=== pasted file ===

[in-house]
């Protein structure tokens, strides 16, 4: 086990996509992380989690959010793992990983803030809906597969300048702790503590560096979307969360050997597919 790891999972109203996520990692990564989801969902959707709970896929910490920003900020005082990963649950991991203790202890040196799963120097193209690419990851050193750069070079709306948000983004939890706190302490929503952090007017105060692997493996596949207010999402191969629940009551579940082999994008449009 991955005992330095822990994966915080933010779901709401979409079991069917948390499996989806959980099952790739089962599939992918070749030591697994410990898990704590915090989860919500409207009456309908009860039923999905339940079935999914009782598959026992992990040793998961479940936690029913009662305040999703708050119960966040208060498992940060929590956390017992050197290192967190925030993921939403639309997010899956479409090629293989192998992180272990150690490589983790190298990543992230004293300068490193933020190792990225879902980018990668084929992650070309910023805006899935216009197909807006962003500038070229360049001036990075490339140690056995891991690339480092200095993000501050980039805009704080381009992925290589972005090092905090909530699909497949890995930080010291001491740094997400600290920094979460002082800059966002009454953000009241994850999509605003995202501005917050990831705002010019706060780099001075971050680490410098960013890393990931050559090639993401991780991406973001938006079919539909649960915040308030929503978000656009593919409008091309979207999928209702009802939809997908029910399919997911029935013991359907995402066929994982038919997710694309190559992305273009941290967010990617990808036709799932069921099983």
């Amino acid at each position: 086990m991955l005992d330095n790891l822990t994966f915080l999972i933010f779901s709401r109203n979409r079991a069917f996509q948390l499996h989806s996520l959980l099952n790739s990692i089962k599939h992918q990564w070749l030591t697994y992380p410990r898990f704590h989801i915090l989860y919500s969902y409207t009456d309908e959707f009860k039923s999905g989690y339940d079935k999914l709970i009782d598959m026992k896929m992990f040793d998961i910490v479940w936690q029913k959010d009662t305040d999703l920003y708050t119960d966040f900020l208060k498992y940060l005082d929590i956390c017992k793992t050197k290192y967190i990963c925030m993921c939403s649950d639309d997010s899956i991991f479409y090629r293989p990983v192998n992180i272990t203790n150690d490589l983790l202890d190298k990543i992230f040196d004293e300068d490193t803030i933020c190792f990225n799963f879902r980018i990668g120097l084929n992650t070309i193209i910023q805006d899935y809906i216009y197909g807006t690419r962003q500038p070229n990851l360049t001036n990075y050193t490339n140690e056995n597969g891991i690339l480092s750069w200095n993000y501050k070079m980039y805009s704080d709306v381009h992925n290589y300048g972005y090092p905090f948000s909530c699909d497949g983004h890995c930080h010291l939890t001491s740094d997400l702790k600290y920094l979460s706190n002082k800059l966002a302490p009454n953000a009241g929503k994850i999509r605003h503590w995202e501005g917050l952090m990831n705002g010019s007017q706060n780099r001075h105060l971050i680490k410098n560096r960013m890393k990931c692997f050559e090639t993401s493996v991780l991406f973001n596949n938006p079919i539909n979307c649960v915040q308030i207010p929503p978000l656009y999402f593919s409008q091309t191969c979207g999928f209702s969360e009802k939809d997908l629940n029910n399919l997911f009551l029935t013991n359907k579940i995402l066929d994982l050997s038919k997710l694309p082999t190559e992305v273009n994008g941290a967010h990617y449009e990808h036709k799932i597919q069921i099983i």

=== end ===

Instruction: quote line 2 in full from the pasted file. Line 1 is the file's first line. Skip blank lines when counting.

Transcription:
């Protein structure tokens, strides 16, 4: 086990996509992380989690959010793992990983803030809906597969300048702790503590560096979307969360050997597919 790891999972109203996520990692990564989801969902959707709970896929910490920003900020005082990963649950991991203790202890040196799963120097193209690419990851050193750069070079709306948000983004939890706190302490929503952090007017105060692997493996596949207010999402191969629940009551579940082999994008449009 991955005992330095822990994966915080933010779901709401979409079991069917948390499996989806959980099952790739089962599939992918070749030591697994410990898990704590915090989860919500409207009456309908009860039923999905339940079935999914009782598959026992992990040793998961479940936690029913009662305040999703708050119960966040208060498992940060929590956390017992050197290192967190925030993921939403639309997010899956479409090629293989192998992180272990150690490589983790190298990543992230004293300068490193933020190792990225879902980018990668084929992650070309910023805006899935216009197909807006962003500038070229360049001036990075490339140690056995891991690339480092200095993000501050980039805009704080381009992925290589972005090092905090909530699909497949890995930080010291001491740094997400600290920094979460002082800059966002009454953000009241994850999509605003995202501005917050990831705002010019706060780099001075971050680490410098960013890393990931050559090639993401991780991406973001938006079919539909649960915040308030929503978000656009593919409008091309979207999928209702009802939809997908029910399919997911029935013991359907995402066929994982038919997710694309190559992305273009941290967010990617990808036709799932069921099983």